TikTok Also Calls for the Exclusion of User Generated Content in the Online Streaming Act

We continue our series of what different points of view said in the CRTC Online Streaming Act consultation. TikTok is up next.

Yesterday, we covered Google’s call to exclude user generated content in the Online Streaming Act. The call was part of a large chorus of groups, creators, and individuals making similar calls. Currently, the Online Streaming Act regulates user generated content, treating various forms of general expression as a “broadcast”. With that concept, it demands that platforms prioritize government certified “Cancon” speech over other speech – including Canadian made content that doesn’t quite fit the regulatory mould.

The concept, in and of itself, raised major constitutional questions. By ghettoizing large swaths of Canadian speech, ensuring that their audiences never see their content organically, is this form of government censorship unconstitutional? As far as we are concerned, it is unconstitutional on those grounds. Government censorship is not limited to outright removal of speech and take on other forms.

Even if you don’t subscribe to the notion that it’s unconstitutional, it is even easier to make the argument that it is unethical. If someone out there is trying to create a business making instructional video’s, what right does the government have in suppressing those video’s in favour of content produced by, say, CTV/Bell Media? From an economic perspective, the government is essentially picking winners and losers. If you aren’t handpicked as a designated “winner”, then regardless of the quality of content you produce and the demand your content would garner, you will never succeed as an entrepreneur. It isn’t right.

Nevertheless, the Canadian government and its lobbyist pals have insisted that Section 4.2 – the section that regulates user generated content – be left in the bill turned law no matter what. It drove home the point that the whole purpose of the Online Streaming Act was to regulate user generated content. This despite the lies that it, pinky swear, totally doesn’t regulate user generated content.

While Google made this very reasonable call – even at this stage of the implementation of the Act – they were not the only ones. TikTok has also made a similar call. In their submission, they called for the exclusion of user generated content:

Excluding Social Media Services

6. The Commission and the Government have unambiguously declared and committed to Canadians that social media content will not be regulated under the Act. In TikTok’s comments in response to Broadcasting Notices of Consultation CRTC 2023-138 (“BNC 2023-138”), CRTC 2023-139 (“BNC 2023-139”) and CRTC 2023-140 (“BNC 2023-140”), it submitted that the Commission should meet this commitment by adding social media services as a class of undertakings expressly exempt from regulation under the Act, including in respect of registration obligations, conditions of service and contribution requirements.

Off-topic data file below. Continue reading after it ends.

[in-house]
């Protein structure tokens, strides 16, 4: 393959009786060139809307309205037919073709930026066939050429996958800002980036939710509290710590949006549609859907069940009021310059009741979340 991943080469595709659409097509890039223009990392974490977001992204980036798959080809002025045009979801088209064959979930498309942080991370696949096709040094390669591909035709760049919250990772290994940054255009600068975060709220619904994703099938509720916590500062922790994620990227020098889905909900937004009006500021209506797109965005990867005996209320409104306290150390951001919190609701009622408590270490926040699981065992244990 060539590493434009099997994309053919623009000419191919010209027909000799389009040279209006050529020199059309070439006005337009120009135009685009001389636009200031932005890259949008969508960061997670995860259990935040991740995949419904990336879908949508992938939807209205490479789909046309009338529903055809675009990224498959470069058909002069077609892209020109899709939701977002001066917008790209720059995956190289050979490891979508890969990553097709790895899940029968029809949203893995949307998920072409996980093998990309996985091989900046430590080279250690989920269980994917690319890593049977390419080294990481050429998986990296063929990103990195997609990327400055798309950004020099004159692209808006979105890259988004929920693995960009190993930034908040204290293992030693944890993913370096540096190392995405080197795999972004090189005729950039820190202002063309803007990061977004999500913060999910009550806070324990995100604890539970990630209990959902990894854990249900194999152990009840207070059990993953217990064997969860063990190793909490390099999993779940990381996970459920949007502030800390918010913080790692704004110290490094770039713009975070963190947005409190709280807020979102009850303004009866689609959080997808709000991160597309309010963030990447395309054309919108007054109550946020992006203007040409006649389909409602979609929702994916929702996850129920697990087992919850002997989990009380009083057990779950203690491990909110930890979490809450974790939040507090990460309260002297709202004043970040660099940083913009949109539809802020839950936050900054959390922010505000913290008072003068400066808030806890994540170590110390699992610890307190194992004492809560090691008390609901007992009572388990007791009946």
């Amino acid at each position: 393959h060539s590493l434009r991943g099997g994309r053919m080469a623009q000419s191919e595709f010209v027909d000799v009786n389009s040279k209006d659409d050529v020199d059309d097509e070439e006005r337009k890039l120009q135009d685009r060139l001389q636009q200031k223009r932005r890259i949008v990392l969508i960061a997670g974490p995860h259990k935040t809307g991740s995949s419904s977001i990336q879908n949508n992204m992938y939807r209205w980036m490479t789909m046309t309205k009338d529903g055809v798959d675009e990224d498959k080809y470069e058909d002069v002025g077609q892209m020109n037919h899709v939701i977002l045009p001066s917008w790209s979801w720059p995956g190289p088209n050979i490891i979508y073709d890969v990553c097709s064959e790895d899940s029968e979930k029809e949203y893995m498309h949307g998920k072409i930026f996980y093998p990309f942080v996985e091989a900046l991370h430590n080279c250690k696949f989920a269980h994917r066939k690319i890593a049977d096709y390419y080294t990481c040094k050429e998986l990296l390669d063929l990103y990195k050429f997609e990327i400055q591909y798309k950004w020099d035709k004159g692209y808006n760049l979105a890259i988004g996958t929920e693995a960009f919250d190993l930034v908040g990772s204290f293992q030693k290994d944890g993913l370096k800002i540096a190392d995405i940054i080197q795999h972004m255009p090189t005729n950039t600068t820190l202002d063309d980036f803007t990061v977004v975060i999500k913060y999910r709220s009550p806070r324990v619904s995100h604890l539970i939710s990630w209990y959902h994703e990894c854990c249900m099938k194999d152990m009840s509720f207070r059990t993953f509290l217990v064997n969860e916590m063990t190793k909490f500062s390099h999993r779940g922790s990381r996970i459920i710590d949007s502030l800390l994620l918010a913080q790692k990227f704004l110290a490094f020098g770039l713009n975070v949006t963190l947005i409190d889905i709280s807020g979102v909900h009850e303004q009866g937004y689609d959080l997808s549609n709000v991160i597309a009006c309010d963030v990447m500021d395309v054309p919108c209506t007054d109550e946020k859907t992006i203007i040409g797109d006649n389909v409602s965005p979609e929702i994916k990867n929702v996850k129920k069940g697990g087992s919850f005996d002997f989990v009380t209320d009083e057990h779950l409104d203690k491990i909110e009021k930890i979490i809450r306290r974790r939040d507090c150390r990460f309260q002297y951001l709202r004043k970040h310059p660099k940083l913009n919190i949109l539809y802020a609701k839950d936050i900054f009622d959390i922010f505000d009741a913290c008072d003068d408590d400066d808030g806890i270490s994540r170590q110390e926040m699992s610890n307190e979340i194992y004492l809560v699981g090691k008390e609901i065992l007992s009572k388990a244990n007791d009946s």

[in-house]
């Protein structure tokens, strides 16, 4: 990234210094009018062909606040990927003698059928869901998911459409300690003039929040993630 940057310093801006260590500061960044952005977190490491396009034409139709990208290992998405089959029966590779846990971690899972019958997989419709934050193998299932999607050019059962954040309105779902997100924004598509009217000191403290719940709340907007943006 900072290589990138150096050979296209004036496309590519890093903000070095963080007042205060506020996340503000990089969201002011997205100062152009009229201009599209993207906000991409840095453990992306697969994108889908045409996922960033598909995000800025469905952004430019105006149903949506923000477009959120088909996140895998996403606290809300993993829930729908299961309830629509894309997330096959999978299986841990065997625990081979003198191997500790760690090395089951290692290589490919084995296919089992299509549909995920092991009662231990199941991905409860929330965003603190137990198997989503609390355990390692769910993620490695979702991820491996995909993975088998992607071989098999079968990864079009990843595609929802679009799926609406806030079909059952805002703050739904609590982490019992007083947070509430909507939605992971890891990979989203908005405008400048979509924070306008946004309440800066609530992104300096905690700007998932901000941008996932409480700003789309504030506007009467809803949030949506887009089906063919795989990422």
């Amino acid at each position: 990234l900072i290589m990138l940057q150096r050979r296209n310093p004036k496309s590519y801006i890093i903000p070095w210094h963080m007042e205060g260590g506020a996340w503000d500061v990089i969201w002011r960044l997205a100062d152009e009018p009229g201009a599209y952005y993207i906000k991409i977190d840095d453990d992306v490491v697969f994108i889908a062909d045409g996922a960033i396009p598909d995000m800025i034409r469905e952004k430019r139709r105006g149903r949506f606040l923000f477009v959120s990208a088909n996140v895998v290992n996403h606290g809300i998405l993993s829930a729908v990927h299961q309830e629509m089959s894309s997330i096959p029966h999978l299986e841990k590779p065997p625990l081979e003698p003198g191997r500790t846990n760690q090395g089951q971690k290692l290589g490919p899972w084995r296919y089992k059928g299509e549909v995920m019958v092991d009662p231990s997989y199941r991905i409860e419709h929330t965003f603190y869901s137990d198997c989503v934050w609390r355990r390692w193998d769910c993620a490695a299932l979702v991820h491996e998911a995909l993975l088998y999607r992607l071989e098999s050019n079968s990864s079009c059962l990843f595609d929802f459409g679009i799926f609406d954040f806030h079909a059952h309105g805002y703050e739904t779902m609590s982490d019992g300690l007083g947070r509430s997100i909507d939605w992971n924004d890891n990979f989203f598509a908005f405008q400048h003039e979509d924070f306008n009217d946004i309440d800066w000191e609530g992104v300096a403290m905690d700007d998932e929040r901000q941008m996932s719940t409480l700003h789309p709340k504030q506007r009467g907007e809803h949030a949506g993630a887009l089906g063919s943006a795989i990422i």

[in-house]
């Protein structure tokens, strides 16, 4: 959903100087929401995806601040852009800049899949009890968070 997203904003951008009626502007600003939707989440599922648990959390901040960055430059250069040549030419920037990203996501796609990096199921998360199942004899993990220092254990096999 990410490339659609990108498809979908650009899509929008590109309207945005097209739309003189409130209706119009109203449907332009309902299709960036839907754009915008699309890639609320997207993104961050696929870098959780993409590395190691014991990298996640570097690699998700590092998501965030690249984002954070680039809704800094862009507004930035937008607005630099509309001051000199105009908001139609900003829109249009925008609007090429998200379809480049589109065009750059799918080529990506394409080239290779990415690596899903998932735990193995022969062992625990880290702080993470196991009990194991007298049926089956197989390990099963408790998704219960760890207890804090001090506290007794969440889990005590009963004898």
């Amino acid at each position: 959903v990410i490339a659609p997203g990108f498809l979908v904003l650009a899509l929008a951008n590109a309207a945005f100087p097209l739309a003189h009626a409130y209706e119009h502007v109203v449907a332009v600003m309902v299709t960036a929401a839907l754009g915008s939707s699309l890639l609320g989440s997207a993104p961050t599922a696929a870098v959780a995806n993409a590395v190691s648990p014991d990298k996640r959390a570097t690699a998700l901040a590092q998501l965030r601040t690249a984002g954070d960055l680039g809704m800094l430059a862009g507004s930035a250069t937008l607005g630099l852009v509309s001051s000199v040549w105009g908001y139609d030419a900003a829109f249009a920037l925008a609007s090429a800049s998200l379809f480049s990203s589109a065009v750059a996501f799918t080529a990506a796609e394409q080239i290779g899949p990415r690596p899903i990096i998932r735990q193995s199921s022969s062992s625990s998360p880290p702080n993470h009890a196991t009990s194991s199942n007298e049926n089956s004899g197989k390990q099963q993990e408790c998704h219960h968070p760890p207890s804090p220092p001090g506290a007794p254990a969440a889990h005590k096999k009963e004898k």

7. In order to meaningfully carry out the Government’s directions to the Commission, social media services should be excluded from the application of the Proposed Regulations. This exclusion should be implemented by exempting social media services from the scope of the registration obligation, as TikTok submitted in response to BNC 2023-139. The fact that some social media services could at times provide content that is also available through a licensed or registered broadcasting undertaking does not conflict with the rationale for providing an exclusion from broadcasting fees for social media services. The determinative factor should be whether the primary function of the social media service is to provide access to social media content.

If any of this is controversial, I’m personally not seeing it. It’s perfectly rational to say that platforms that focus on user generated content should be excluded. In the context of fulfilling objectives in the Broadcasting Act, what purpose does it serve to regulate things like a Ukranian in Canada trying smores? That has never made any sense to me.

It’s definitely a positive development seeing this push to exclude user generated content from regulation even after all this time. The best hope, as mentioned in the Google article, is that the CRTC ends up not enforcing Section 4.2 on such platforms. There’s no real way in knowing for sure if they will do this or not as the regulator has a history of using double-speak when talking about this issue. Still, there is no harm in asking because the worst thing that can happen is the regulator in question says “no”.

Drew Wilson on Twitter: @icecube85 and Facebook.

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